SSC Rookie
Group: General Forum Members
Last Login: Tuesday, May 10, 2011 8:16 AM
Points: 29,
Visits: 47


I saw that there was talk about the earth not being a perfect sphere. I didn't see anything mentioned about Sedonos though...




Old Hand
Group: General Forum Members
Last Login: Tuesday, October 11, 2011 1:51 PM
Points: 341,
Visits: 311


scott.bernstein (4/15/2011) I believe you are computing the length of arc on the surface of a sphere  which is cool... But the earth is not a perfect sphere  it's an "oblate spheroid". (it bulges around the equator and is not perfectly symetric) There is an algorithm used in the aerospace industry to compute the distance between two points on the earths surface. Do a google search on "Sedonos Equations". It gets very complicated... Some aerospace companies have patented their implementations of it.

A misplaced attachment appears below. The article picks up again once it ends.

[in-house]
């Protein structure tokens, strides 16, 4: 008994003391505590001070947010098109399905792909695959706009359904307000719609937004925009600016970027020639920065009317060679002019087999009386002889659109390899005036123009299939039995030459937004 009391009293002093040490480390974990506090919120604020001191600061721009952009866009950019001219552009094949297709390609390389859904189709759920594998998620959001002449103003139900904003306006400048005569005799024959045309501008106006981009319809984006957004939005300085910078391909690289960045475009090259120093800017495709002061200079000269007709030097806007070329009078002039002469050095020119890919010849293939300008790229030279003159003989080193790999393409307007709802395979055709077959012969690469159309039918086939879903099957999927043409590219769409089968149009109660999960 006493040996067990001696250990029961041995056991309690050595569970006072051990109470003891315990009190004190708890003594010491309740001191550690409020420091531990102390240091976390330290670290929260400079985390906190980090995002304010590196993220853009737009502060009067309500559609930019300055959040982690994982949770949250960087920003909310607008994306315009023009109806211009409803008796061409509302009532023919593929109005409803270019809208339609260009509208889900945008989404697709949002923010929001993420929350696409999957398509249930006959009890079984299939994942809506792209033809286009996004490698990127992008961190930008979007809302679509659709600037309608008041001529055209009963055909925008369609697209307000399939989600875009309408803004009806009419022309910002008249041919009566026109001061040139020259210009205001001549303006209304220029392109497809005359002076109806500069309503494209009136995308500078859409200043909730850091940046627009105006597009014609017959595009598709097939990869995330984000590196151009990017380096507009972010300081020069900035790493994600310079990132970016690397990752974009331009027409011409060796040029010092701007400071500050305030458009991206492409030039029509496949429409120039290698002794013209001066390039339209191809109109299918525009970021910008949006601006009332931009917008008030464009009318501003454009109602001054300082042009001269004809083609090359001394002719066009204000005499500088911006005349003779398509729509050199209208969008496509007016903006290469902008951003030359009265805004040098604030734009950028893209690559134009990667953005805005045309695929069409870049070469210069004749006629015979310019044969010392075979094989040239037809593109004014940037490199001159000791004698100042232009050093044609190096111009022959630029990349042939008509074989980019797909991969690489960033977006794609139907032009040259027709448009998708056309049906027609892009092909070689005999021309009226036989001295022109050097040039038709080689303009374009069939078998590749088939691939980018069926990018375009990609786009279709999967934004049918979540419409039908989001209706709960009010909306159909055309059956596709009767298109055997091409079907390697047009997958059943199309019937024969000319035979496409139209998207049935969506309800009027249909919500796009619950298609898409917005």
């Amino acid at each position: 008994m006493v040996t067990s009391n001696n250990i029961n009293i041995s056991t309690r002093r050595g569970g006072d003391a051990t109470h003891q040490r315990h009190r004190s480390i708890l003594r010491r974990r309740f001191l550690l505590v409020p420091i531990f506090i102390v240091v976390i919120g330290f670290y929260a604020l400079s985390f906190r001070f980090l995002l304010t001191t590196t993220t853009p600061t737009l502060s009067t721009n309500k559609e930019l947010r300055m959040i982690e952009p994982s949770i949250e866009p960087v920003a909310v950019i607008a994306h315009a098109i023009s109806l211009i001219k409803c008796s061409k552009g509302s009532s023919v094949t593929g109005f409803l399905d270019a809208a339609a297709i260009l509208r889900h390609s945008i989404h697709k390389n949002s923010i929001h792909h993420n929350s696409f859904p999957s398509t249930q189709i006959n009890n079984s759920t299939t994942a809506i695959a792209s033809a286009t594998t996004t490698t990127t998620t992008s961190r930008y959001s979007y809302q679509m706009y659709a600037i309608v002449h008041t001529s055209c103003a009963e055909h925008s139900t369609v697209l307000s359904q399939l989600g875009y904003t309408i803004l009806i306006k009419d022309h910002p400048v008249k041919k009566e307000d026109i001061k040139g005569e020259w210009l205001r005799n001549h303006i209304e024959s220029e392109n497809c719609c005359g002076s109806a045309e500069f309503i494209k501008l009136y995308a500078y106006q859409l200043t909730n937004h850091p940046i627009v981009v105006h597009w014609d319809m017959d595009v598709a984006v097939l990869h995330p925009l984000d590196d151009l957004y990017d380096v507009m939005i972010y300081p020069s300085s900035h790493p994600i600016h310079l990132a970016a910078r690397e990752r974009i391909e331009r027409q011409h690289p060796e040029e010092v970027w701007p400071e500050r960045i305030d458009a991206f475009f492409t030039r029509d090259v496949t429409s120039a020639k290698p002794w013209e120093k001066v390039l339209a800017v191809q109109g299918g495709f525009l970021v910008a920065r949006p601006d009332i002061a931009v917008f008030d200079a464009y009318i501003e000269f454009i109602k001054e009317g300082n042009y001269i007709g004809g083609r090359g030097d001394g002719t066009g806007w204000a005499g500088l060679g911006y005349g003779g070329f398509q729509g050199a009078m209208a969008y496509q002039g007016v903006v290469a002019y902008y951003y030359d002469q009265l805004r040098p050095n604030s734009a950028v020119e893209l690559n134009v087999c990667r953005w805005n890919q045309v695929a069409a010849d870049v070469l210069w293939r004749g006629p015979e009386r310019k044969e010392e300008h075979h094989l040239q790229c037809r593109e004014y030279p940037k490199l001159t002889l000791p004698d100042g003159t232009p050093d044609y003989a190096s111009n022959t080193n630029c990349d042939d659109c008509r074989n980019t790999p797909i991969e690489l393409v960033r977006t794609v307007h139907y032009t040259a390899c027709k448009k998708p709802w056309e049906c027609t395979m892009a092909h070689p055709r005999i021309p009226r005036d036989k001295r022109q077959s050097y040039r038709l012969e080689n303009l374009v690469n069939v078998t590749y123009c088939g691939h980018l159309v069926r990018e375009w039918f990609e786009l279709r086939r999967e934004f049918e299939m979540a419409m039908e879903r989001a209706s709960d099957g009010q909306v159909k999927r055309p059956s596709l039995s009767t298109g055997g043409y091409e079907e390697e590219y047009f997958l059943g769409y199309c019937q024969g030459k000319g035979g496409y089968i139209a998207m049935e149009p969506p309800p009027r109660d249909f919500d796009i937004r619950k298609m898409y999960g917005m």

SMB
That will only apply to those who need exact coordinates. I work in the health care industry, and the minute measurements of the earth's circumference is not going to matter quite so much. This function works for those who need inexactbutclose enough coordinates.




Grasshopper
Group: General Forum Members
Last Login: Tuesday, May 1, 2012 10:31 AM
Points: 17,
Visits: 105


You don't need Sedonos equations. Just use SQL Server's own STDistance() method to accurately calculate the distance on the ellipsoid model of the spatial reference system in which your geography data is defined.




Ten Centuries
Group: General Forum Members
Last Login: Friday, January 30, 2015 8:42 AM
Points: 1,332,
Visits: 19,324